Although having specific mathematical functions derived from examples of trainees learning how to perform appropriate tasks produces the best results, it is also possible to determine a trainee's level of skill acquisition and automatization without such a function by comparing his or her data to general patterns associated with training from prior research.

The Sympathetic Neurocognitive Adaptive Computer Training system is then used as follows: A brief, preferably one minute, system initialization period begins when a trainee first starts learning a task; neuroelectric signals, with or without other physiological data, from the initialization period are recorded, artifacts are removed, and the decontaminated signals are processed as described above to derive initial estimates of the statistical distribution of variables needed for the transformation into z scores. After the initialization period is over, the system measures the appropriate data and performs the appropriate computations to measure the variables which characterize the trainee's level of focused attention, neurocognitive workload and neurocognitive strategy. These variables are then transformed into z-scores using the data from the initialization and subsequent periods and input into the previously computed classification functions in order to determine the trainee's degree of skill acquisition and automatization. The information about the level of skill acquisition and automatization is then used to adjust the training protocol in order to maintain optimal levels of neurocognitive workload and focused attention and to encourage utilization of an optimal neurocognitive strategy. For example, if a trainee is teaming how to control the flight dynamics of an aircraft, the computer-aided training system can begin to train him or her how to conduct a simultaneous communication task when it determines that the trainee's skill acquisition and automatization score is above a certain threshold. As another example, if a trainee is learning how to make a banked turn in an airplane simulator and her or his right parietal and right prefrontal spatial processing cortical brain areas are insufficiently activated, while her or his left parietal and left prefrontal linguistic cortical brain areas are excessively activated, the system can infer that the trainee is excessively talking to her or himself about how to make the turn rather than simply visualizing the movement of the plane in three dimensions. It would then instruct the trainee on how to visualize the maneuver. As another example, when a trainee answers a question incorrectly during a computerized training protocol, by evaluating the trainee's level of focused attention and neurocognitive workload, the system can determine whether the student was not paying attention or whether she or he was trying hard and simply did not know or understand the material. In the former case, an alerting signal could be presented and then the same material could be repeated. In the latter case, by analyzing the trainee's neurocognitive strategy and comparing it to optimal strategies, the system can determine whether or not the trainee was employing an appropriate strategy to solve the problem. If so, a more detailed explanation of the material which was not understood could be presented. If the trainee was using the wrong strategy for the problem, an explanation of how to go about solving the problem could be presented. For instance, it might be determined that at the time the trainee made an error when answering a question requiring visualization of how the parts of an engine fit together, he was using 75% of his cognitive capacity; visuospatial systems were at 45% of capacity, while verbal encoding and output systems were at 85%. From this information, the system could conclude that the trainee was trying to solve the problem with a verbal strategy which was not efficient for the problem at hand and could present the student with information showing him or her how to use a visuospatial strategy to solve the problem. In still another example in which a trainee is performing an attention training exercise, the system can present information at the instant at which the trainee's preparatory attention is optimal as determined by measuring the level of focused attention, neurocognitive workload and neurocognitive strategy just prior to presentation of information. Alternatively, it could wait until the trainee was not paying attention to present the information in order to demonstrate the detrimental effect of allowing concentration to lapse. In all these examples, information about the trainee's level of skill acquisition and automatization can be used for the purpose of modulating the content, rate, and/or format of the information being presented by a computer-based training system. Analogous sorts of application can be made even when a trainee is passively watching a computer controlled training presentation, as mentioned above.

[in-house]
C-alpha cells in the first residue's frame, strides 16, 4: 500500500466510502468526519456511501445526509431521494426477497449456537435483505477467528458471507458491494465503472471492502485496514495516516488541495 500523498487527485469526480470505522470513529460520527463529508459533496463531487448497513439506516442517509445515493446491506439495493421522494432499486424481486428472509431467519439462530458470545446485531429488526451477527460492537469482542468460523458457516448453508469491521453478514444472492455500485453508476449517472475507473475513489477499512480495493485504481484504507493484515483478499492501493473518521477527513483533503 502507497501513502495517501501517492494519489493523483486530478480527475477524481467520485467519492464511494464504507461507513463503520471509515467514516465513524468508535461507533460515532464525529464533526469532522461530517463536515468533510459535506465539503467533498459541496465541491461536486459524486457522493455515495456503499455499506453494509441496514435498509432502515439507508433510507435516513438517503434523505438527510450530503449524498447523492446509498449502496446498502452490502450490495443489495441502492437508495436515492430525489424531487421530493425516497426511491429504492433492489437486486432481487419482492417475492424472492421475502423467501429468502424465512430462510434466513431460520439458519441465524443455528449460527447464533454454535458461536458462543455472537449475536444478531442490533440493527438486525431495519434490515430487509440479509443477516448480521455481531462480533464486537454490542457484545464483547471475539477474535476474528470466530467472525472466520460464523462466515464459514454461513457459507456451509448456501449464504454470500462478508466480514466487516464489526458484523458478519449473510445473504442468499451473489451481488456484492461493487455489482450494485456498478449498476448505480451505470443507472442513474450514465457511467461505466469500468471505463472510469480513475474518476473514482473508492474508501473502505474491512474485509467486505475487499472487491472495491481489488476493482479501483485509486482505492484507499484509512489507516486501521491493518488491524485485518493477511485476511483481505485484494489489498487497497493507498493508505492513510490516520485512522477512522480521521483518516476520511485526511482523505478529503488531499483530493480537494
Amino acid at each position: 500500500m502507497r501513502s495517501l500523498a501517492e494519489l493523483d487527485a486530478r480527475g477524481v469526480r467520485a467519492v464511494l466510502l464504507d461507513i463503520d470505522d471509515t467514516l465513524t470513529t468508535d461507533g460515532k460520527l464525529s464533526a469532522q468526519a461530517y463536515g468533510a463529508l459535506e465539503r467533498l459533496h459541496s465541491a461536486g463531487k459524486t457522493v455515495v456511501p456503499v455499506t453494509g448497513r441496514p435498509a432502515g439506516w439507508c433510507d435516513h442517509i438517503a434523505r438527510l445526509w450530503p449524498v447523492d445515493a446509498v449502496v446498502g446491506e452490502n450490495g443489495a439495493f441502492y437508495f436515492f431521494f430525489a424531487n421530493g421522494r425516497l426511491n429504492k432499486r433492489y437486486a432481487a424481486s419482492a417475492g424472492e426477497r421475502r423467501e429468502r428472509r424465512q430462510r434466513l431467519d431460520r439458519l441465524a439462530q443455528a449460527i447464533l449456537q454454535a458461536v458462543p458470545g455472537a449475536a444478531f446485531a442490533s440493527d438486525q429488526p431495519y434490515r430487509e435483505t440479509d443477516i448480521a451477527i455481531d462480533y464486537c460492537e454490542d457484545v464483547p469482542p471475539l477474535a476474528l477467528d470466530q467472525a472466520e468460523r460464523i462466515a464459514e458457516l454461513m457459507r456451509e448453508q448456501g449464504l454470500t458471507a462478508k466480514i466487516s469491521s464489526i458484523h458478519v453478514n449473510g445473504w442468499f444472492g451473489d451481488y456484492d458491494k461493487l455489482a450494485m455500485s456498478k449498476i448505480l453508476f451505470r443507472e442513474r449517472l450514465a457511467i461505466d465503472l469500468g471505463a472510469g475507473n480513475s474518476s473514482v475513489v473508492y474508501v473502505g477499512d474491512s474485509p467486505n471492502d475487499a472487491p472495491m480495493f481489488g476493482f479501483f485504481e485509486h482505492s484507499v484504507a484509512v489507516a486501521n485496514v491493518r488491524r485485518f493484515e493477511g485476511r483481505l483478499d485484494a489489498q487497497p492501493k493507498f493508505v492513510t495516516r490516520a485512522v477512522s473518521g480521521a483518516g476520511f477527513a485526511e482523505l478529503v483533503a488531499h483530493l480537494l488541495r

The following description is of several experiments demonstrating the use of neural network pattern recognition technology to extract physiological indices which discriminate naive from well practiced performance of several different types of tasks, and which discriminate different levels of mental workload.